Tuesday, April 04, 2006

Center of the Universe

Recently I was having a conversation online with Matt Waite. Both of us are tired of where we’re at in life and were discussing options for going in to business together. After a long comparison of our strengths, weaknesses, and interests, the most obvious path was to become a pair of freelance geologists. It’d be like if Magnum, P.I. cloned himself, went insane, sold the Ferrari for a station wagon, replaced his .45 with a hand lens, wore even shorter short-shorts, and started laughing a lot at his own (or his clone’s) moronic jokes.

In other words, I’m ready for what’s next in life. Things are really great right now—the best since I left school—but I have a clock ticking in the back of my head. Moving to Eugene has only exacerbated my wanderlust, not diminished it. My cube here at work is literally plastered with roadmaps of the West and southern Canada, and half my brain power is devoted to fantasies of desert drives, exhausting mountain scrambles, small town breakfasts, and running naked across playas.

Therein lies part of the dilemma: leave work or stay on course? Feed the addiction or manage it? Never have I had such a conflict between my strongly-rooted pragmatism and my ever-growing desire to go exploring while my body, wallet, and lifestyle can readily accommodate it.

The other major complicating factor is the money that Uncle Jueri left to me (and Trav) upon his death. I dropped most of it on a big down-payment on the house and invested the rest. Were I to keep the house and cash-out the investments, I’d have just enough to pay for grad school.

What follows is the internal argument, Lincoln-Douglas style, that is always running in my head. This is basically an exercise in self-centeredness, but I’ve got to write it down … my sanity is eroding before the inescapable logic of both Pragmatism and Wanderlust.


Pragmatic side says:
- Must cover mortgage and home-improvement projects.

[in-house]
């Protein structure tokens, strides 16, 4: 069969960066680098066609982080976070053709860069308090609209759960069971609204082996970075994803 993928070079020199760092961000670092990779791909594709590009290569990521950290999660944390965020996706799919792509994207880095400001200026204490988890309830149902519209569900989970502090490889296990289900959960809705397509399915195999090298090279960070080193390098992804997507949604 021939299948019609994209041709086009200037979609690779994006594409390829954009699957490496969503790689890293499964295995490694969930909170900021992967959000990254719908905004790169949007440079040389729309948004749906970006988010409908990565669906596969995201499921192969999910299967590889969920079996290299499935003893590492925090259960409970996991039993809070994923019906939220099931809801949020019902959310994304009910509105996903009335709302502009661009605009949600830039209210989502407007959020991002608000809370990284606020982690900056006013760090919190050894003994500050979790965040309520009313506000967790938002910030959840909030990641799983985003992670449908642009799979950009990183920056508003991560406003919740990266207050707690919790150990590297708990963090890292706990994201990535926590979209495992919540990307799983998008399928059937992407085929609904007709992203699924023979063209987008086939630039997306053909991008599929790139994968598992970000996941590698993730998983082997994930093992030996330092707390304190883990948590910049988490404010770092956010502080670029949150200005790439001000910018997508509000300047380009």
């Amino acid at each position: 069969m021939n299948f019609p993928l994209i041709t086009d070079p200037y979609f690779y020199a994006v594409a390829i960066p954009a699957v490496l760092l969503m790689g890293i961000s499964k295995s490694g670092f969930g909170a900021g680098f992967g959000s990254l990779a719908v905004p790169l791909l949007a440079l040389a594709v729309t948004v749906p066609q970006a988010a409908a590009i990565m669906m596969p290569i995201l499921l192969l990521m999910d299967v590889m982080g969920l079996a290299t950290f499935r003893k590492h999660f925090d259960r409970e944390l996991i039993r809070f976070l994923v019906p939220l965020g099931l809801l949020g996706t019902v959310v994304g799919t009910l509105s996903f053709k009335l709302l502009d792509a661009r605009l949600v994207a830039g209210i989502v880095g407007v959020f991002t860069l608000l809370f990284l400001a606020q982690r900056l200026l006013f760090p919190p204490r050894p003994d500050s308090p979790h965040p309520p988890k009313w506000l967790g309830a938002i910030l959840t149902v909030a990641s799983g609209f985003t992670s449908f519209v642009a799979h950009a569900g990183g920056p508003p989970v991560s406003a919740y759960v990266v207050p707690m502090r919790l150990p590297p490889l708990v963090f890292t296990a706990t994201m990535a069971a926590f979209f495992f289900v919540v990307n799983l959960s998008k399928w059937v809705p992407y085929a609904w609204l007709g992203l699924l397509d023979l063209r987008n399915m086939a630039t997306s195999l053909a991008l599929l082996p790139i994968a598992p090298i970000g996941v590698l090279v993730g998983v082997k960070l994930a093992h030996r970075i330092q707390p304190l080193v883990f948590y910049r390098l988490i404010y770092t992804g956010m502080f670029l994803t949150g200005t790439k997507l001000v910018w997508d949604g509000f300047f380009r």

- Must pay for grad school.
- This job sucks, but stick with it for awhile so you can save some dough … and it sounds like some cool work is finally coming down the pipe.

Wanderlust side says:
- It’ll hurt, but you CAN cover both the house and the projects on your own … besides, two renters offset the pain and hey—you can always sell the house.
- Work only sucks because of the people, not the projects.
- Is grad school really worth it? Why not use the money to start your own business?

Pragmatic side says:
- Of course grad school is worth it! Since you’re going to be working in some capacity for the rest of your life, why not take the steps to create a rewarding career? Besides, you’re craving to spend your days around people you have things in common with.
- Think about it: if you’re traveling a lot, when are you going to have time to meet people? Who will you travel with? When are you going to get time to find your special lil’ buddy who understands your humor, is easy to travel with, and shares her soy ice cream sandwiches with you?

Wanderlust side says:
- So … when are you going to find time to learn guitar/piano/fiddle, get re-certified for scuba, learn how to fly a glider, learn welding, design and sell tshirts, pursue your Oregon Fish Map idea, take classes in small business management and auto mechanics, train for Mt Shasta, revamp your house, go explore Banff/Jasper, buy a land-sailer (and use it!), take winter hiking classes, help Danae document Grand Staircase-Escalante National Monument, hike the PCT between Hwy 58 and McKenzie Pass, traverse the Olympic Peninsula, write “The French Bread Connection” screenplay … ?

Pragmatic side says:
- So … how do you plan to fund your adventures? You’ll destroy your investments. Are you serious about buying desert land some day and building a house? Do you have ANY idea what you’ll be doing 5 years from now? Your big vice is laziness … do you really have the drive to be successful at whatever you plan to do?

Wanderlust side says:
- Uncle Jueri realized the utter futility of his path in life at the age of 74 and died two years later … if he could do it all over again, which path do you think he would choose? Were he here, don’t you think he’d say “go for it”?

Pragmatic side says:
- He probably would. But you can’t deny the bottom line: money gives you choices. The less money you have, the less able you are to choose your own direction in life. Think about all the sad bastards you’re surrounded by that are forced to work—even though they hate it—to support their family, pursue their (now-diminished) goals, and to ensure some comfort in retirement. Don’t end up stuck like them.

Wanderlust side says:
- That’s a valid point, but not wholly applicable here.
- First, you’re 27. Your body and health are still good and you don't have to worry about anyone else besides you.
- Second, you’ve demonstrated before that you can build a job and paycheque from virtually nothing. You don’t have debt—actually your credit rating is on par with Jesus. Money will always play a vital role in life, but it shouldn’t be the controlling factor.